Policy

UK Bill Could Speed Up Degree-Awarding Powers For Startup Institutions

Jan 5, 2017

RISKY BUSINESS: It might become easier for UK higher-ed institutions to award degrees. The Higher Education and Research Bill, a piece of legislation currently floating before Parliament, could grant providers “the same powers from the day they launch for a three-year probationary period,” compared to a process that previously took up to six years, the Guardian reports. Supporting ministers from the UK Department of Education say the policy change could ramp up competition and give students more higher education options.

However, a report by think tank Higher Education Policy Institute suggests that opening up the sector to more private providers—and startups—could be detrimental to the reputation and regulation of the UK’s higher-ed institutions.

“While [the Higher Education and Research Bill] removes some barriers to market entry, the new high-speed approval system for degree-awarding powers is a risk too far,” report co-author John Fielden said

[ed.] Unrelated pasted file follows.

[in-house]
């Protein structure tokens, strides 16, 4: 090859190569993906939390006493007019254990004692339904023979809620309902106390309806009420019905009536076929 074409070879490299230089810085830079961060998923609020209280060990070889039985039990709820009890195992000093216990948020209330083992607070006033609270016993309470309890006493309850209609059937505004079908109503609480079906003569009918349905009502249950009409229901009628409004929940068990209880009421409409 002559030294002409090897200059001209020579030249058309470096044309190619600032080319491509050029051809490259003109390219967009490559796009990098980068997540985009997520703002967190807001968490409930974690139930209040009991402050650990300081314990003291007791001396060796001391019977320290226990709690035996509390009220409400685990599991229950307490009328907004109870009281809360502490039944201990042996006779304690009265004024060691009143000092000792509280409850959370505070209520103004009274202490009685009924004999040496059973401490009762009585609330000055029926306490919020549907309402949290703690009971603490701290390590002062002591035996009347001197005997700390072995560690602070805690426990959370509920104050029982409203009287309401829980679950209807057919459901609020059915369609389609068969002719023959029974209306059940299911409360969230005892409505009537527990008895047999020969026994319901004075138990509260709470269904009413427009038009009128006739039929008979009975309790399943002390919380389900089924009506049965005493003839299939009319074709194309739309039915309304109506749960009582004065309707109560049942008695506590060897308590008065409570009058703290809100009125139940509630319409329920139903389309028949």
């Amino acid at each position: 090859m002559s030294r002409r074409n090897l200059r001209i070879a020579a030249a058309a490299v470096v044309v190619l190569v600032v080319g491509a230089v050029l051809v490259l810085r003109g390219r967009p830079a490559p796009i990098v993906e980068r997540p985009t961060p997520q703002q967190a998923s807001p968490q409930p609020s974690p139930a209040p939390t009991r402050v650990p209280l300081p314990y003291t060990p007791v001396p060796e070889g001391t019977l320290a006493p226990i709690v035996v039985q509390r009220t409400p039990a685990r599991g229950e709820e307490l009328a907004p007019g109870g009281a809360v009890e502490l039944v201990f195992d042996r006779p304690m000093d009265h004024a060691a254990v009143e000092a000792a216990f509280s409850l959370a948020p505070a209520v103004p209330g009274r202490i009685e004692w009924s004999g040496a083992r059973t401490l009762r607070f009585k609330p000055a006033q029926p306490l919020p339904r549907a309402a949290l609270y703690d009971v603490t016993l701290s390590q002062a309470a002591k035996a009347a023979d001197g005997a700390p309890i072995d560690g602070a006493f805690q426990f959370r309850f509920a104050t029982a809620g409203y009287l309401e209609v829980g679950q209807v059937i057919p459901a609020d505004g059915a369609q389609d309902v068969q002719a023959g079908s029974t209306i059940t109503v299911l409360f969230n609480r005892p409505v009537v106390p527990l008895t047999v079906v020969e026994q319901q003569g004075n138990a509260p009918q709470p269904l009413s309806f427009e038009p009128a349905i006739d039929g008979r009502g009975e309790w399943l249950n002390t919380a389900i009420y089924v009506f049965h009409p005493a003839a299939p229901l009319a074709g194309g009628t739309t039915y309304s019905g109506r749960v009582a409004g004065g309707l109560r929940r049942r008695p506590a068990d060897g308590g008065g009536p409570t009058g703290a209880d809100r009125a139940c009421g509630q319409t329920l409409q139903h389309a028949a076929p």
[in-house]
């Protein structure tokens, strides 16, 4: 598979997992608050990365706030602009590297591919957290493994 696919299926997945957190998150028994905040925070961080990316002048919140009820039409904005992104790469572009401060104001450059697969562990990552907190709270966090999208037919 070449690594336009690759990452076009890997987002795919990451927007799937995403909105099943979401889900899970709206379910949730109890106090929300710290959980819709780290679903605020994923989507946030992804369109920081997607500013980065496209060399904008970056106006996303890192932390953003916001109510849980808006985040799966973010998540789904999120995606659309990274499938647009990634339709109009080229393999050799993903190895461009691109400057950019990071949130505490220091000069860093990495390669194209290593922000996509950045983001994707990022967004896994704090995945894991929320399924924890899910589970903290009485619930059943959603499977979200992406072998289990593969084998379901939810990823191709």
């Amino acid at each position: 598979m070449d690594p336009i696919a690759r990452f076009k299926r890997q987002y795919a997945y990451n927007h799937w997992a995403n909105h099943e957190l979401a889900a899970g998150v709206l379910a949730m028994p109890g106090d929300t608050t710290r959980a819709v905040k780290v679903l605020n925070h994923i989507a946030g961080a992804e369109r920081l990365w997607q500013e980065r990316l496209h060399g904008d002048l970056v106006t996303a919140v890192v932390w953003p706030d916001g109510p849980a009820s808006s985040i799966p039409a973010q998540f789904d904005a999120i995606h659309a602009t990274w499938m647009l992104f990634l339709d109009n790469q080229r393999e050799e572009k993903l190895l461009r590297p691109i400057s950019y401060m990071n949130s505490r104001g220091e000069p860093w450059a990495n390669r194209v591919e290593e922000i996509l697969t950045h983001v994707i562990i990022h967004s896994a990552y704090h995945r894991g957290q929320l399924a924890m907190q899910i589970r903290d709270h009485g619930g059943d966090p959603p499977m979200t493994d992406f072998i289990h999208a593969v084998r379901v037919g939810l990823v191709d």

Policy

UK Bill Could Speed Up Degree-Awarding Powers For Startup Institutions

Jan 5, 2017

RISKY BUSINESS: It might become easier for UK higher-ed institutions to award degrees. The Higher Education and Research Bill, a piece of legislation currently floating before Parliament, could grant providers “the same powers from the day they launch for a three-year probationary period,” compared to a process that previously took up to six years, the Guardian reports. Supporting ministers from the UK Department of Education say the policy change could ramp up competition and give students more higher education options.

However, a report by think tank Higher Education Policy Institute suggests that opening up the sector to more private providers—and startups—could be detrimental to the reputation and regulation of the UK’s higher-ed institutions.

“While [the Higher Education and Research Bill] removes some barriers to market entry, the new high-speed approval system for degree-awarding powers is a risk too far,” report co-author John Fielden said

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